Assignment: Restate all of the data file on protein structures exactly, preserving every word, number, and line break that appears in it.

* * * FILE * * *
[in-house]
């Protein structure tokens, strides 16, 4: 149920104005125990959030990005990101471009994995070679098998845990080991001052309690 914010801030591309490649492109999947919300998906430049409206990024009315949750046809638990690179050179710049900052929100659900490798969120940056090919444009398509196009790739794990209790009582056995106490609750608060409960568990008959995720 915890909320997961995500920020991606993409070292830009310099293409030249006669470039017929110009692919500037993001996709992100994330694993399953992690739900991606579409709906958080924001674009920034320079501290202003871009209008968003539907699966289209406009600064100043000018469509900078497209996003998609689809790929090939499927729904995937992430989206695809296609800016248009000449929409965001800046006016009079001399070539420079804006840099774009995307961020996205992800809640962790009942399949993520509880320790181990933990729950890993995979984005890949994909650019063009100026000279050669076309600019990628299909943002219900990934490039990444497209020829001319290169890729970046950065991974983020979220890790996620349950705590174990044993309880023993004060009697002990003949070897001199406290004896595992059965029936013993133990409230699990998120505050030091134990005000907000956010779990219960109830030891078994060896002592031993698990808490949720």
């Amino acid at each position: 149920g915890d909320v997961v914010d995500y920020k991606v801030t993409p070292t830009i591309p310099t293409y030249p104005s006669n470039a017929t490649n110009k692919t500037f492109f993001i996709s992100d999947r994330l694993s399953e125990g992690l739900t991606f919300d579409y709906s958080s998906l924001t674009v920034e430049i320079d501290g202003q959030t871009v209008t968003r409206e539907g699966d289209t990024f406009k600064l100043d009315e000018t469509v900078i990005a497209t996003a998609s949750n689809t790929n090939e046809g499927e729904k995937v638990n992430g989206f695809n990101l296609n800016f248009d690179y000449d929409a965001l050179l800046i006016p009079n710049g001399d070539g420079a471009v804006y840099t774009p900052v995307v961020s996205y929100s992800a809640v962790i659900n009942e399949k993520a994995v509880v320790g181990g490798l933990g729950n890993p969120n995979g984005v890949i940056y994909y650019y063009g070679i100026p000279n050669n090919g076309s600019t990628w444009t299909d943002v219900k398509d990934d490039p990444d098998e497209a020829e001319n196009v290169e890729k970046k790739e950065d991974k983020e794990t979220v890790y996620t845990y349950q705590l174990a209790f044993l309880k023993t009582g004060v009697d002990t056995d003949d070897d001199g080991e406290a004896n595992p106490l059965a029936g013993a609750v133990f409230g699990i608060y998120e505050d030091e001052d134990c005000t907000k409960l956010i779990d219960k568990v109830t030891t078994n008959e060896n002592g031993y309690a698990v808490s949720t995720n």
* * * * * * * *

[in-house]
């Protein structure tokens, strides 16, 4: 149920104005125990959030990005990101471009994995070679098998845990080991001052309690 914010801030591309490649492109999947919300998906430049409206990024009315949750046809638990690179050179710049900052929100659900490798969120940056090919444009398509196009790739794990209790009582056995106490609750608060409960568990008959995720 915890909320997961995500920020991606993409070292830009310099293409030249006669470039017929110009692919500037993001996709992100994330694993399953992690739900991606579409709906958080924001674009920034320079501290202003871009209008968003539907699966289209406009600064100043000018469509900078497209996003998609689809790929090939499927729904995937992430989206695809296609800016248009000449929409965001800046006016009079001399070539420079804006840099774009995307961020996205992800809640962790009942399949993520509880320790181990933990729950890993995979984005890949994909650019063009100026000279050669076309600019990628299909943002219900990934490039990444497209020829001319290169890729970046950065991974983020979220890790996620349950705590174990044993309880023993004060009697002990003949070897001199406290004896595992059965029936013993133990409230699990998120505050030091134990005000907000956010779990219960109830030891078994060896002592031993698990808490949720």
């Amino acid at each position: 149920g915890d909320v997961v914010d995500y920020k991606v801030t993409p070292t830009i591309p310099t293409y030249p104005s006669n470039a017929t490649n110009k692919t500037f492109f993001i996709s992100d999947r994330l694993s399953e125990g992690l739900t991606f919300d579409y709906s958080s998906l924001t674009v920034e430049i320079d501290g202003q959030t871009v209008t968003r409206e539907g699966d289209t990024f406009k600064l100043d009315e000018t469509v900078i990005a497209t996003a998609s949750n689809t790929n090939e046809g499927e729904k995937v638990n992430g989206f695809n990101l296609n800016f248009d690179y000449d929409a965001l050179l800046i006016p009079n710049g001399d070539g420079a471009v804006y840099t774009p900052v995307v961020s996205y929100s992800a809640v962790i659900n009942e399949k993520a994995v509880v320790g181990g490798l933990g729950n890993p969120n995979g984005v890949i940056y994909y650019y063009g070679i100026p000279n050669n090919g076309s600019t990628w444009t299909d943002v219900k398509d990934d490039p990444d098998e497209a020829e001319n196009v290169e890729k970046k790739e950065d991974k983020e794990t979220v890790y996620t845990y349950q705590l174990a209790f044993l309880k023993t009582g004060v009697d002990t056995d003949d070897d001199g080991e406290a004896n595992p106490l059965a029936g013993a609750v133990f409230g699990i608060y998120e505050d030091e001052d134990c005000t907000k409960l956010i779990d219960k568990v109830t030891t078994n008959e060896n002592g031993y309690a698990v808490s949720t995720n």